What you need to know about otitis externa and ear infections in dogs
If your dog hasn’t been feeling well — maybe they seem under the weather, constantly shaking their head or scratching at red, swollen, painful-looking ears — they may be suffering from canine otitis externa. In other words, your dog may have an inflamed ear, possibly with an infection as well. Canine otitis externa occurs when a dog’s external ear canal is inflamed and potentially also infected. It’s a leading cause of vet visits for dogs, and in most cases requires medical treatment and won’t go away on its own.
Causes of otitis externa can vary. It could be due to an allergic problem, ear mites, the presence of water in the ear, or other factors. If your dog has narrow ear canals or floppy ear flaps, the risk is potentially higher for developing otitis externa. Additionally, dogs that have experienced the condition once may be at greater risk of it happening again.
Inflammation of the ear canal can be a very painful and uncomfortable experience for a dog. Watch for the following symptoms:
- Red or swollen ears
- Persistent ear scratching and head shaking
- Reluctance to have ears touched
- Discharge coming from the ears
- Unpleasant odour coming from the ears
If you suspect your dog is suffering from an ear infection or inflammation, contact your veterinarian immediately. Canine otitis externa can be very painful for your dog and in most cases requires medical treatment and should be properly investigated. After an examination, your veterinarian may recommend a topical treatment containing antibacterial, antifungal and anti-inflammatory agents, which your veterinarian can apply directly into your dog’s ear.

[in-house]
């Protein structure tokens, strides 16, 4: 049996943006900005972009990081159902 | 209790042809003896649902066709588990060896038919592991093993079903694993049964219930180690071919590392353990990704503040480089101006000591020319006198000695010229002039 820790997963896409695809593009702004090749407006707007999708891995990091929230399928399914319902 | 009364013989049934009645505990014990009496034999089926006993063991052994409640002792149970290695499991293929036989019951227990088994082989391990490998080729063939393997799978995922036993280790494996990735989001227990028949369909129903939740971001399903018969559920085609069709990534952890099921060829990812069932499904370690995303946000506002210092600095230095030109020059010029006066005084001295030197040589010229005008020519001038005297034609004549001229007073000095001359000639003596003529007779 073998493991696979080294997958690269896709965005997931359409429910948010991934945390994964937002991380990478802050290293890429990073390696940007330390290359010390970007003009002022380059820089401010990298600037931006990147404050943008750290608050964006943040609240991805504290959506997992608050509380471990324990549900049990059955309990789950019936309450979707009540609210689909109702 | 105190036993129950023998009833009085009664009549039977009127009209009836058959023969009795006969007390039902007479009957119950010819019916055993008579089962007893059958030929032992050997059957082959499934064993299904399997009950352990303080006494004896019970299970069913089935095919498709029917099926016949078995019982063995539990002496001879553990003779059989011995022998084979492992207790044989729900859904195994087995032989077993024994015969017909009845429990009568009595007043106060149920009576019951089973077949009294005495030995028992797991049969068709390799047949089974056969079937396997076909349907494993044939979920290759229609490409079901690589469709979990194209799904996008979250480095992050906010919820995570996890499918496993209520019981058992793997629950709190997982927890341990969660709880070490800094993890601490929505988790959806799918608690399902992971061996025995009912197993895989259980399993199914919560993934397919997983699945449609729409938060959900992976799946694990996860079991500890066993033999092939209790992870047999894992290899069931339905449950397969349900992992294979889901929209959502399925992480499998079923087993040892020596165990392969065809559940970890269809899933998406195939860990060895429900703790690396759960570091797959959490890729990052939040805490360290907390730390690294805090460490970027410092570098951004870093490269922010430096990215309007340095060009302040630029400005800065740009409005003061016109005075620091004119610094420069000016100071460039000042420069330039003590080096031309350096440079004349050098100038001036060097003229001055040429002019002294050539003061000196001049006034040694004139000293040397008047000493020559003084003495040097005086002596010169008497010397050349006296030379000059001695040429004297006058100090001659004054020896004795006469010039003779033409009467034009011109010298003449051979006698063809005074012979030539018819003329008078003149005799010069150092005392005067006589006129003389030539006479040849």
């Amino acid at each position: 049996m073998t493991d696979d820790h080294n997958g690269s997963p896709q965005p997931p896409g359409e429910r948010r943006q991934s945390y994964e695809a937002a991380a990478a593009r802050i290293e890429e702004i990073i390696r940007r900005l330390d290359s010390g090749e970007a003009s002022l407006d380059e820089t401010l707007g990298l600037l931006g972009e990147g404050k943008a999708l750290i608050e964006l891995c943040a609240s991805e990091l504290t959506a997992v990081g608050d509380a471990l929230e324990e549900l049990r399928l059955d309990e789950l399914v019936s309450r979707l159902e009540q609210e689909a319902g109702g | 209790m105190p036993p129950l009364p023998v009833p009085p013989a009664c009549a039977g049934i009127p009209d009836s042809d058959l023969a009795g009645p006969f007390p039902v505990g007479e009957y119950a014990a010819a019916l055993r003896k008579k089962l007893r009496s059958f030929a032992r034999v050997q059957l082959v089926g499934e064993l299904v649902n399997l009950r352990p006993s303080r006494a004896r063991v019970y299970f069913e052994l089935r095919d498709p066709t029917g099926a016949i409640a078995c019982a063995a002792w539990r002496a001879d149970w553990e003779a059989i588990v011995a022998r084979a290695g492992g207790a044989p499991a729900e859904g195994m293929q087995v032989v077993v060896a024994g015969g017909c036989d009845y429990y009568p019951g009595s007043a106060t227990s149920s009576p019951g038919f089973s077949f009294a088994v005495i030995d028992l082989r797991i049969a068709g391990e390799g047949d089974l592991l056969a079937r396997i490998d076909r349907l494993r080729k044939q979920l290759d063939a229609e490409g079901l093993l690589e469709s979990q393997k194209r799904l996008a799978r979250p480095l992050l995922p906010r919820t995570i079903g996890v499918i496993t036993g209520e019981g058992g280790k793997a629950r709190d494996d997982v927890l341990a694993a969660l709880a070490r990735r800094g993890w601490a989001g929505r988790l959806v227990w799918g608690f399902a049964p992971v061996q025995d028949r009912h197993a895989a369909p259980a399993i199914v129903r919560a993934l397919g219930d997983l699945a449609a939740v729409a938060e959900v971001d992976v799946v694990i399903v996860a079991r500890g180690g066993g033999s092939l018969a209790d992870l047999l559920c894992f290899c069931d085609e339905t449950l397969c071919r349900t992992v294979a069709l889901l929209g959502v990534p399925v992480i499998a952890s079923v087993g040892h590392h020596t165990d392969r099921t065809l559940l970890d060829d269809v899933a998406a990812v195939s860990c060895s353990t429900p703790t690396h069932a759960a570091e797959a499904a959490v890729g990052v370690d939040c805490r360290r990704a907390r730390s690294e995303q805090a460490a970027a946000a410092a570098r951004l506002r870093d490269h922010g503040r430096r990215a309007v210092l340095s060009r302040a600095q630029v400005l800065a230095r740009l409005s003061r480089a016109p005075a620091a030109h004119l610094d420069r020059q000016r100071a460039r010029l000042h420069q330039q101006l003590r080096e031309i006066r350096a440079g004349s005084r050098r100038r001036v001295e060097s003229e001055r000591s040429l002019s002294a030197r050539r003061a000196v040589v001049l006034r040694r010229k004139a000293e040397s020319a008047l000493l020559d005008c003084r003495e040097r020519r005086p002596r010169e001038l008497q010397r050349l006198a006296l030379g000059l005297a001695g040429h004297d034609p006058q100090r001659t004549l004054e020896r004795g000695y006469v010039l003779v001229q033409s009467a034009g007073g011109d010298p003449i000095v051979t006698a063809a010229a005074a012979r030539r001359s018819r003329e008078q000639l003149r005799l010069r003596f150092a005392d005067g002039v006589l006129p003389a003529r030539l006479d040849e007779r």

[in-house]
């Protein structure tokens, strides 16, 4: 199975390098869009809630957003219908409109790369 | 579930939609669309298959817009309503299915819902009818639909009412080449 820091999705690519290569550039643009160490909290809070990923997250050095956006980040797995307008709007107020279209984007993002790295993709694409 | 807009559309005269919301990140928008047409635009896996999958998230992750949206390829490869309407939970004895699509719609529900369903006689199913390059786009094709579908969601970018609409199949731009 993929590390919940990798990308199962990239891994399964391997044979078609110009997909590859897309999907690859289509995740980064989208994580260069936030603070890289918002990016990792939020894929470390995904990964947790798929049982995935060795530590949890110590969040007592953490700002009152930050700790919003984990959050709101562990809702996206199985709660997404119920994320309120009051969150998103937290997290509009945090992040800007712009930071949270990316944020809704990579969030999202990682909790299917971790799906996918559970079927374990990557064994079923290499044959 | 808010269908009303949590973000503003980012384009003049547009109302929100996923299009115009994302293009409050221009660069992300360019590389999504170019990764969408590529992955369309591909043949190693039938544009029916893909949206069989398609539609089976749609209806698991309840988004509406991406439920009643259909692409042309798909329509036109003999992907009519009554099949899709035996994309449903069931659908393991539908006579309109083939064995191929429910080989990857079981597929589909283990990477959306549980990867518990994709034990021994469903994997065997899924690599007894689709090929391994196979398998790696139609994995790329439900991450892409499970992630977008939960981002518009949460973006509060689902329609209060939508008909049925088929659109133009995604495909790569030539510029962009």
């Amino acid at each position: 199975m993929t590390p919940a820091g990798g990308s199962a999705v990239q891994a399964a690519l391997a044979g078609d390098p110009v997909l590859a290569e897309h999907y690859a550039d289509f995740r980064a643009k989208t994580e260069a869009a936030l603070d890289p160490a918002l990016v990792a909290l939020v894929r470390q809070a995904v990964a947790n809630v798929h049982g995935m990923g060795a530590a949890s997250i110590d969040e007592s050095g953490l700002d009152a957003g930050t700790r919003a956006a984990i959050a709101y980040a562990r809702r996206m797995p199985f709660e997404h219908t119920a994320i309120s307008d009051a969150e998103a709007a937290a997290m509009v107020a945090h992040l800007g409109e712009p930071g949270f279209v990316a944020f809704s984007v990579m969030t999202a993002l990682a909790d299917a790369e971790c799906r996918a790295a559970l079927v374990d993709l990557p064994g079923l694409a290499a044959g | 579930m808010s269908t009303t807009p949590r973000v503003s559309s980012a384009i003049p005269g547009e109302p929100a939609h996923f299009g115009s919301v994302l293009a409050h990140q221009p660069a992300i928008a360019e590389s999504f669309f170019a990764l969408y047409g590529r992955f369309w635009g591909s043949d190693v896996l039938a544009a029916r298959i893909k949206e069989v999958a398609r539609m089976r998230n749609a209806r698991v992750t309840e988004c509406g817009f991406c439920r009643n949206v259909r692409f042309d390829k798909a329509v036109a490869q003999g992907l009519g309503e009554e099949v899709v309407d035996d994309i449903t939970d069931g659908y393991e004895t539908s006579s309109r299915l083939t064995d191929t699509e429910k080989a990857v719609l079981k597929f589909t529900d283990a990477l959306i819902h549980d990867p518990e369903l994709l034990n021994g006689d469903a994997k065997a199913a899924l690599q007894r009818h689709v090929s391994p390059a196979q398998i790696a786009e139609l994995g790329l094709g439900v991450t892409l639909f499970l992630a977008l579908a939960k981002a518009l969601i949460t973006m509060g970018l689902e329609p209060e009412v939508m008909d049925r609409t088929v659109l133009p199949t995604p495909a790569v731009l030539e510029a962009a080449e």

Other treatment options require daily at-home applications over the course of one or two weeks. These multiple applications can be messy, with greater risk for error. It’s important to remember that just because your dog seems better after a few at-home doses doesn’t mean the problem has improved. Fully completing treatment is crucial. If you think your dog may be suffering from canine otitis externa, visit your vet to ensure a proper diagnosis and treatment application, an increased likelihood of treatment success, and a lower risk of reinfection.
Homemade otitis externa treatments are less effective than medication specifically designed to treat ear inflammation. At-home treatments and over-the-counter medications are sometimes misapplied, leading to a lower rate of success. In most cases, natural or homemade remedies will not be sufficiently effective to properly deal with an ear infection or inflammation.
If left untreated, your dog’s ear infection and inflammation can worsen, possibly leading to permanent changes to the structures of the ear, and maybe even affecting hearing. If you think your dog may be suffering from an ear infection, ask your veterinarian about appropriate treatments for otitis externa.